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I don't know if this question has been ask before. But I have a problem when concating varchars.

Let me explain:

I have this table:

CREATE TABLE Table1
(
    [Field] [varchar](10) NOT NULL
)
INSERT INTO Table1
VALUES('1'),('2'),('3'),('4'),('5'),('TITLE')

And I like the output to be like this:

'[TITLE],[1],[2],[3],[4],[5]'

I want the 'TITLE' to be order first then 1,2,3,4,5

So this query will return the ordered result. I do not have more numbers then the length of the 'TITLE'

SELECT
    *
FROM
    Table1
ORDER BY
    LEN([Field]) DESC,
    [Field] ASC

Then i usually concat the varchar like this:

DECLARE @cols VARCHAR(MAX)
SELECT  @cols = COALESCE(@cols + ','+QUOTENAME([Field]),
                     QUOTENAME([Field]))
FROM
    Table1
ORDER BY
    LEN([Field]) DESC,
    [Field] ASC

But this return:

'[5]'

Which I find is really strange. Can someone please explain why?

I know that there is a alternative solution to concating a varchar. Like this:

DECLARE @cols VARCHAR(MAX)
SELECT @cols=STUFF
(
    (
        SELECT 
            ',' +QUOTENAME([Field])
        FROM
            Table1
        ORDER BY 
            LEN([Field]) DESC,
            [Field] ASC
        FOR XML PATH('')
    )
,1,1,'')

This will return my expected result like this:

'[TITLE],[1],[2],[3],[4],[5]'

EDIT

Suggestion that @cols is null at the begining cant be it. Becuase if i remove the order by. Like this:

DECLARE @cols VARCHAR(MAX)
SELECT  @cols = COALESCE(@cols + ','+QUOTENAME([Field]),
                     QUOTENAME([Field]))
FROM
    Table1

My result will be like this:

'[1],[2],[3],[4],[5],[TITLE]'

EDIT1

This will not work:

DECLARE @cols VARCHAR(MAX)
SELECT  @cols = COALESCE(@cols + ','+QUOTENAME([Field]),
                     QUOTENAME([Field]))
FROM(
  SELECT [Field]
  FROM
      Table1
  ORDER BY
      LEN([Field]) DESC,
      [Field] ASC
) AS t

Because it will give a exception message like this:

Msg 1033, Level 15, State 1, Line 17 The ORDER BY clause is invalid in views, inline functions, derived tables, subqueries, and common table expressions, unless TOP or FOR XML is also specified.

EDIT2

Like I expected. I cannot do this:

SELECT  @cols, @cols = COALESCE(@cols + ','+QUOTENAME([Field]),
                     QUOTENAME([Field]))
FROM
    Table1
ORDER BY
    LEN([Field]) DESC,
    [Field] ASC

Becuase this will raise an exception like this:

Msg 141, Level 15, State 1, Line 9 A SELECT statement that assigns a value to a variable must not be combined with data-retrieval operations.

share|improve this question
    
Can you explain the reasoning about this scenario? Usually when you store numbers in a text field, you're doing it wrong. Also, you would have to be absolutely, positively sure that that table won't grow to 100.000 rows. – SWeko Mar 30 '12 at 7:56
    
I want to just this in a dynamic Pivot. The table is static except a flag that says that it is disabled. Witch I have not include in the example. The table is part of a legacy system which i cannot change. It is for a report an the customer has require it. – Arion Mar 30 '12 at 7:59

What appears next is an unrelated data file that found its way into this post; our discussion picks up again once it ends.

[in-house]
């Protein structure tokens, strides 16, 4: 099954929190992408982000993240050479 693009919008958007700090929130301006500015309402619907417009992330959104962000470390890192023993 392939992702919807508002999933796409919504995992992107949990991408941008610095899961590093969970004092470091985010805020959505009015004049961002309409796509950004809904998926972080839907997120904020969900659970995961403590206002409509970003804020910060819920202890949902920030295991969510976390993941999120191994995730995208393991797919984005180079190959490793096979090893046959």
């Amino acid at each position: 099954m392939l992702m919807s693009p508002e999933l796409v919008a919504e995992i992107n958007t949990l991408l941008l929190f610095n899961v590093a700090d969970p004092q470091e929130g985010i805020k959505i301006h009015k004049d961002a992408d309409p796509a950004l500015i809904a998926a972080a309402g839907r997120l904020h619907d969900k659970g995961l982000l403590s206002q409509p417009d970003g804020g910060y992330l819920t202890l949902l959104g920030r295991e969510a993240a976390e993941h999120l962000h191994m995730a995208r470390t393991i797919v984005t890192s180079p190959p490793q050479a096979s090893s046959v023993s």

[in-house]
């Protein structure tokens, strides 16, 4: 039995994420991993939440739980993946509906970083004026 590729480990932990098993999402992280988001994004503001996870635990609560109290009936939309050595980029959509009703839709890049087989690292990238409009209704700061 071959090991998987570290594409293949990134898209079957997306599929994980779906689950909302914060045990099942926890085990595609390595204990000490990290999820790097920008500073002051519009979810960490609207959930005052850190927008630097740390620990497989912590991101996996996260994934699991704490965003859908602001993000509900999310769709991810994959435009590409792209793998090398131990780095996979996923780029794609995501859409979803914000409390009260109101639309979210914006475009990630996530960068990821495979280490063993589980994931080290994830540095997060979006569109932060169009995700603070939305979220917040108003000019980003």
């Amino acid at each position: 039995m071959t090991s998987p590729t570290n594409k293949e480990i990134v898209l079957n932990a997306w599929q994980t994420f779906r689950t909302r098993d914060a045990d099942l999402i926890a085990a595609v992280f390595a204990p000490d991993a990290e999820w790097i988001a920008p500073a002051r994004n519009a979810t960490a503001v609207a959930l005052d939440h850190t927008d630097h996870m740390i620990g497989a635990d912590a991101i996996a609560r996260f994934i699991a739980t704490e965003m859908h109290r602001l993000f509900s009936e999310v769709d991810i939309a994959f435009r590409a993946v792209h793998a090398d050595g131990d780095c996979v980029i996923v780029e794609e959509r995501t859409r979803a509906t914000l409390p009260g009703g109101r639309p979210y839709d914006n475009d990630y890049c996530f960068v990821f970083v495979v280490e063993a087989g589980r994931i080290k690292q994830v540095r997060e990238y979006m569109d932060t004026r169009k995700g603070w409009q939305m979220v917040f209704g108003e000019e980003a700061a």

Why can't you use your second solution? It works as intended. – SWeko Mar 30 '12 at 8:12
    
I just what to know why this do not work. So that I can avoid the if i need to order by. I just think that it has to be a reason why it do not work. – Arion Mar 30 '12 at 8:17
up vote 2 down vote accepted

You can have a look at this article PRB: Execution Plan and Results of Aggregate Concatenation Queries Depend Upon Expression Location

The ANSI SQL-92 specification requires that any column referenced by an ORDER BY clause match the result set, defined by the columns present in the SELECT list. When an expression is applied to a member of an ORDER BY clause, that resulting column is not exposed in the SELECT list, resulting in undefined behavior.

You get a different execution plan when you use expressions in the order by clause.

enter image description here

The sort is applied after Compute Scalar instead of before.

The safe way to concatenate strings with an order by is to use for xml.

share|improve this answer
    
Thank you for that. This is the answer to accept. – Arion Mar 30 '12 at 8:37

I'm not sure, but I think the answer is in the execution order of the query. I've tried the following code:

DECLARE @x INT
SET @x = 0
SELECT  @x =@x + 1
FROM
   Table1
ORDER BY
  LEN(Field) DESC, Field ASC
SELECT @x

and it returns 1, yet

DECLARE @x INT
SET @x = 0
SELECT  @x =@x + 1
FROM
   Table1
SELECT @x

returns 6, which is odd at best.

However, from the first query's execution plan can be seen that the sequence of events is:

Table Scan -> Compute Scalar -> Sort -> Select

so my best guess is that the results are first computed, then sorted, and you end up with some intermediate value.

IMHO, this is an abuse of the SQL server execution engine, and is basically undefined behavior. Even if you manage to get it working on this SQL server, there's no telling if a service pack would break it for you. I would go with the second solution you described, which is straight-forward, and easier to maintain.


About edit1: specifying SELECT TOP 100 PERCENT takes care of the "no ordering in views" error, however, SQL server does some magic, and you still end up with [1],[2],[3],[4],[5],[TITLE]

share|improve this answer
    
Now this it probably a stupid question. But can you change the order so priorities the Compute Scalar first before the Sort? And I agree the alternative solution is probably better. Also in the maintain aspect. – Arion Mar 30 '12 at 8:27
    
In a word, no. You can use table hints to infuence some execution plans, but in general, the execution plan path is an internal SQL server thing. – SWeko Mar 30 '12 at 8:35

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